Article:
The LDN Gal (@stephmulz) at The World of Beatrix Potter Attraction

The World Of Beatrix Potter Attraction review

Revisiting your childhood is always fun. Who doesn’t love memories of long summer days, adventures aplenty and a bookcase stacked with delicately illustrated books?

I have to be honest, Beatrix Potter was a dear friend of mine as a child. As soon as I could read, I inherited her entire collection, entranced by the little animals within her stories and their quirks. Like most children, Peter Rabbit held a special place in my heart.

When visiting the Lake District with my family, I could not resist The World of Beatrix Potter Attraction in Bowness-on-Windermere and it certainly did not disappoint.

Mr Tod and Jemima Puddle-Duck, The World of Beatrix Potter Attraction exterior

Entering the building, I must admit, I felt a tad peculiar when surrounded by a gaggle of toddlers, accompanied by worn out mothers with their buggies and rucksacks in tow.

Purchasing our tickets, we were led into a small theatre room and given a quick contextual review of Beatrix Potter, her character and treasured work. It was a nice little summary of the great author before entering the attraction.

Jemima Puddle-Duck statue, The World of Beatrix Potter Attraction garden

So, what is there to see and do inside The World of Beatrix Potter Attraction?

Once inside, we were placed within her incredible stories, with delicate displays featuring her characters alongside a host of interactive and interesting exhibits – there were photo opportunities aplenty.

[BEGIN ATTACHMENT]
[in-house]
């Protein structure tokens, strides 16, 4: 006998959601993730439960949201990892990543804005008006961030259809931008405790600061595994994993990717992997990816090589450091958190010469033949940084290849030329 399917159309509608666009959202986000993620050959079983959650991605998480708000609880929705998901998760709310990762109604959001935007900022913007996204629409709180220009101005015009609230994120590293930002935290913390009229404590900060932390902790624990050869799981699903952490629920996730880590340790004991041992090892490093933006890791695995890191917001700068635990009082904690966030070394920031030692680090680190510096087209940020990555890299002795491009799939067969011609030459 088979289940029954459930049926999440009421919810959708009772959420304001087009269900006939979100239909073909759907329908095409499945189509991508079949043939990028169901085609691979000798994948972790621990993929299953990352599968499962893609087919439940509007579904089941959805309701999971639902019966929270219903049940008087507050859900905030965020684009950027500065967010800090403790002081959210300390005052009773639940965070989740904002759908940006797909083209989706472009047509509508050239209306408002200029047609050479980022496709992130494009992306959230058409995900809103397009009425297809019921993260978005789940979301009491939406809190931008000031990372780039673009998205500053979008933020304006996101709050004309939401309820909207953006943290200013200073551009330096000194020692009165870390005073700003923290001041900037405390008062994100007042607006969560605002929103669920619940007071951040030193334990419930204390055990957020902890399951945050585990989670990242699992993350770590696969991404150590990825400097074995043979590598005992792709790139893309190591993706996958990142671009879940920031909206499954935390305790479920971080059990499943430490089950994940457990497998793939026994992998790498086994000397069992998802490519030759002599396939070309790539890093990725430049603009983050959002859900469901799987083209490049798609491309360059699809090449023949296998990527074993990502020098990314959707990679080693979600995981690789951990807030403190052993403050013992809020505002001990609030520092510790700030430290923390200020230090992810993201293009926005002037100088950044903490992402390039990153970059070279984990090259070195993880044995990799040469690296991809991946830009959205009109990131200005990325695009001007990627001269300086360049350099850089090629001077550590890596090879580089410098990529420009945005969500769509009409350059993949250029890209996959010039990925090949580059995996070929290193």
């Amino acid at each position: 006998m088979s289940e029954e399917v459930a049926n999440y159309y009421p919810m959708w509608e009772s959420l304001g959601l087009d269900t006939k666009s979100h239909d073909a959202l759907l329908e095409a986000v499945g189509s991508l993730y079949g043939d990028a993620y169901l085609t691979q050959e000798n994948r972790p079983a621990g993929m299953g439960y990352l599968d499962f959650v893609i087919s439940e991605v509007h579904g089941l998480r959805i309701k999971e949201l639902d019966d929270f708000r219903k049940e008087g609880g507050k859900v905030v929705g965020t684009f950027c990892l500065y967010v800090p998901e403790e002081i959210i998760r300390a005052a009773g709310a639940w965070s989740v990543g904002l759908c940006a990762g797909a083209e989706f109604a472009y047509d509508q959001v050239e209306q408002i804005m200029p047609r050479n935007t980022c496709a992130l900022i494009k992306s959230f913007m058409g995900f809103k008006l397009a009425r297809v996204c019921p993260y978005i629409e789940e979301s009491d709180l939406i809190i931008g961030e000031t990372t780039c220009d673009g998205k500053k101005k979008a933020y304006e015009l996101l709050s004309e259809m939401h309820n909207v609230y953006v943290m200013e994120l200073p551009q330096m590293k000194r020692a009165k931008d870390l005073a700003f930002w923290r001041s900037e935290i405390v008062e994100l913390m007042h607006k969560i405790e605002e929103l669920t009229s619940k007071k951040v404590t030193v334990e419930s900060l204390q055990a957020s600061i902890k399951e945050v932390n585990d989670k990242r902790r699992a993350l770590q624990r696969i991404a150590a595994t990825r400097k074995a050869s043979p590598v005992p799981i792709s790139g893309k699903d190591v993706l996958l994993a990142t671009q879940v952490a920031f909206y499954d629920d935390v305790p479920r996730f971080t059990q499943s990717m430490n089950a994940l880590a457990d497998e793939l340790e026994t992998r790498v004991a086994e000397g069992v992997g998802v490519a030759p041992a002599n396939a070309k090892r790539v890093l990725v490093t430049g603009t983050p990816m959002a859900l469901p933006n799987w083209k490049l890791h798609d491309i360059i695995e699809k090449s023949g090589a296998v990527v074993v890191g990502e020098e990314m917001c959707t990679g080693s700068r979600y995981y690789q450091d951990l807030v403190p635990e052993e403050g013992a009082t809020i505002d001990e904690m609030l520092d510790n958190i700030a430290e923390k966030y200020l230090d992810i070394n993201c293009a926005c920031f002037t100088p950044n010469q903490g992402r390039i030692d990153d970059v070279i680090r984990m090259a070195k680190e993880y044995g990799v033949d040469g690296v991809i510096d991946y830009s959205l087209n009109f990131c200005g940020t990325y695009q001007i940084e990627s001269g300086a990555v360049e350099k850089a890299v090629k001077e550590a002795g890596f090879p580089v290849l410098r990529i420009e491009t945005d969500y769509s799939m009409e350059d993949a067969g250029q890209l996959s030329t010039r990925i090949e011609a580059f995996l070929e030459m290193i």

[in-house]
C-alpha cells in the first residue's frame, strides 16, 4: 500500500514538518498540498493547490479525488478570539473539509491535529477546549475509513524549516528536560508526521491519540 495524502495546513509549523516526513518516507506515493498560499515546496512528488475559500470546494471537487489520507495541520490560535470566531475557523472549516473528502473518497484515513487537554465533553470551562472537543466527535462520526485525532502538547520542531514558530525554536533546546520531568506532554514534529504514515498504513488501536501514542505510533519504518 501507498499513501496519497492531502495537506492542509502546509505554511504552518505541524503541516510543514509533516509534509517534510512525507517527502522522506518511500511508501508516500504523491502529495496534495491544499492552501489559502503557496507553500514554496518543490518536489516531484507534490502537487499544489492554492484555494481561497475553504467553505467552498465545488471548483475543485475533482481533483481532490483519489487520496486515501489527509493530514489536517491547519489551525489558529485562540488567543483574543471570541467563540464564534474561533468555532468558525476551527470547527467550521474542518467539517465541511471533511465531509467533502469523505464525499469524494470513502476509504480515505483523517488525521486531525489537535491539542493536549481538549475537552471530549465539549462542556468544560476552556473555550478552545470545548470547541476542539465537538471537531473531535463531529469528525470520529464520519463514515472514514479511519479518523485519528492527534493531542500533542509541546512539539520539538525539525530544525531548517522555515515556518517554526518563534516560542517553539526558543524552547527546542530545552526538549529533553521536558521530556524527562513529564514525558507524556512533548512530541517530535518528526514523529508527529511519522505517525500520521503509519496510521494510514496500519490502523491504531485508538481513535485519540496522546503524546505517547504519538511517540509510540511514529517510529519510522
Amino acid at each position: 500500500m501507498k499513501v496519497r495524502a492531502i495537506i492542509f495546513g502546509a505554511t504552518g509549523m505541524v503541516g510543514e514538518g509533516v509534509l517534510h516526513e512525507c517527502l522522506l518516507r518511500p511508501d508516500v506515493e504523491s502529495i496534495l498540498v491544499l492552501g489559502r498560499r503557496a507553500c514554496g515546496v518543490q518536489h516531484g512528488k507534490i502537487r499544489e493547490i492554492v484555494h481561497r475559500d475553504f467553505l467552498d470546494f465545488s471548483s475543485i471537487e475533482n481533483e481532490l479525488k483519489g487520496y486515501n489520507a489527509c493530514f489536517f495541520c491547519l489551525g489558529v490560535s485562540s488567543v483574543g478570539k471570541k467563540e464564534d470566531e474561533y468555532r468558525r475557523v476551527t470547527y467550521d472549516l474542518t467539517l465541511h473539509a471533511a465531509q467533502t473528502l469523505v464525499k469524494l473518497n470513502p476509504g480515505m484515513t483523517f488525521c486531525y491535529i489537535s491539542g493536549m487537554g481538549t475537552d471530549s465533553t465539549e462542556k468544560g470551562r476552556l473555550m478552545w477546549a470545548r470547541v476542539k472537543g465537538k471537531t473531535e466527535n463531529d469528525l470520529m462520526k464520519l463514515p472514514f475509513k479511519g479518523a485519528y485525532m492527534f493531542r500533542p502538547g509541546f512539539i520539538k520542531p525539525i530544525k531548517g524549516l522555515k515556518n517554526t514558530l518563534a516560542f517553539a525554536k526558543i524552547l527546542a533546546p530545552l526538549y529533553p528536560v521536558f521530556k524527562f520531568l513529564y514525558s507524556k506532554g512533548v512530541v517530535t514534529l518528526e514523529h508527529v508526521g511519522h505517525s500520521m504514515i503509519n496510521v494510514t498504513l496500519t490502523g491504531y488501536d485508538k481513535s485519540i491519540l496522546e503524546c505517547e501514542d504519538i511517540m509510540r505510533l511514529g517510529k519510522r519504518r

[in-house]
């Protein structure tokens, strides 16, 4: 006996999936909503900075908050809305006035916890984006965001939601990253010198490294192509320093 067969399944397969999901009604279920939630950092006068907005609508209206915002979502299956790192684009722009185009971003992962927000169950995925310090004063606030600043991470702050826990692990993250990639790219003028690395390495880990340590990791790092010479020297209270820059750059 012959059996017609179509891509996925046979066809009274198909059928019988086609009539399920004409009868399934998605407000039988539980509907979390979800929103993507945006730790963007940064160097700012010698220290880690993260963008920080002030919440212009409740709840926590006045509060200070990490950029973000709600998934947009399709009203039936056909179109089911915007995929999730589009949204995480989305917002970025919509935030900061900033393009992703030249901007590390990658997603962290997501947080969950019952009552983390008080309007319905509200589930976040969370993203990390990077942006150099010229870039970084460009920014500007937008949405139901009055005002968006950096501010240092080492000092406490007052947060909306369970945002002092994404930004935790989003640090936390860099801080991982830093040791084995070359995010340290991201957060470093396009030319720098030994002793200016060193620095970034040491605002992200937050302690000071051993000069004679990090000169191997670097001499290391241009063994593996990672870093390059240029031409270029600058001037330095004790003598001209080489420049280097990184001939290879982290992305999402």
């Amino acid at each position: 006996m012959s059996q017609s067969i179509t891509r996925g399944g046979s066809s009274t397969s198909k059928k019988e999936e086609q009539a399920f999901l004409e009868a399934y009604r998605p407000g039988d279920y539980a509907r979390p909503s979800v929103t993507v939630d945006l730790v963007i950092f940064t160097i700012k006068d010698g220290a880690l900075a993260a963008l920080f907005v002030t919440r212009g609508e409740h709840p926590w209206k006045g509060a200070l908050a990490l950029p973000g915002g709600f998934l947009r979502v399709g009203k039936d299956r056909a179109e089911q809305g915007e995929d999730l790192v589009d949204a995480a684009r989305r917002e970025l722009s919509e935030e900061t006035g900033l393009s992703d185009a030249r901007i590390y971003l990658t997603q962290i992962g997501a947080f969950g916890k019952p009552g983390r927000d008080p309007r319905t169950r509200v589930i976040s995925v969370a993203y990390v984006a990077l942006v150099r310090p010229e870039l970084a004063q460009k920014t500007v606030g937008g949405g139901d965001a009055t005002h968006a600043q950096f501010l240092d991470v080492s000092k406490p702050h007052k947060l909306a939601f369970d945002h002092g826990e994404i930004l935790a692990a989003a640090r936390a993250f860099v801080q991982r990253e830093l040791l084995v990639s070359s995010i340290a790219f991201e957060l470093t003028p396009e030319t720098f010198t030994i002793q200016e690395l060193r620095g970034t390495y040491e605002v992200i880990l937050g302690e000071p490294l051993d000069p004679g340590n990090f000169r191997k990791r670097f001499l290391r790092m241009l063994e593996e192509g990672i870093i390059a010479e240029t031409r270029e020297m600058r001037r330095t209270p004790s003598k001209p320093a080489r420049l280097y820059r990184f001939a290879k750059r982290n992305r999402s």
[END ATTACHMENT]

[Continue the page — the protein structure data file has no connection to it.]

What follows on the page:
The highlight of the attraction was the garden, which was particularly lovely and surrounded with wonderful flowers. Its centrepiece an imposing statue shrouded in characters with two children letting go off a seemingly disgruntled Jemima Puddle-Duck in mid-flight.

Mr McGregor's Garden, Peter Rabbit, The World of Beatrix Potter AttractionMr McGregor's Garden, Peter Rabbit, The World of Beatrix Potter Attraction

In one corner, stood McGregor’s own garden, warning people out with a tongue-in-cheek sign. It’s own centrepiece the baby blue coat and boots of Peter Rabbit hung on sticks, while the cheeky statue of Peter Rabbit knawing his stolen vegetables stood boldly beside.

Going through each story was wonderful and in the penultamite room of the attraction you are presented with another theatre, detailing Beatrix Potter’s life and dedication to the conservation of the Lake District – an area she protected with her wealth, donating a vast amount of land to the National Trust.

Peter Rabbit and family, The World of Beatrix Potter Attraction

As you leave, an imposing (and slightly terrifying in my opinion) aged waxwork statue of the author bids you farewell.

The adventure isn’t over yet though. Swinging by the packed gift shop you will soon be tempted in by the Beatrix Potter Tea Room downstairs. This themed cafe may not look like much initially but its quaint decor and high tea is simply incredible. If you haven’t guessed already, I am mildly obsessed with the quintessentially British tradition of afternoon and high tea.  

This high tea was nothing short of spectacular, with sandwiches made-to-order alongside a seasonal salad, complimented by a selection of homemade cakes and two gargantuan scones with clotted cream and delicious jam.

It’s safe to say, my parter and I devoured it. However, I must admit that my mother also assisted – she simply could not resist once she saw what was on offer.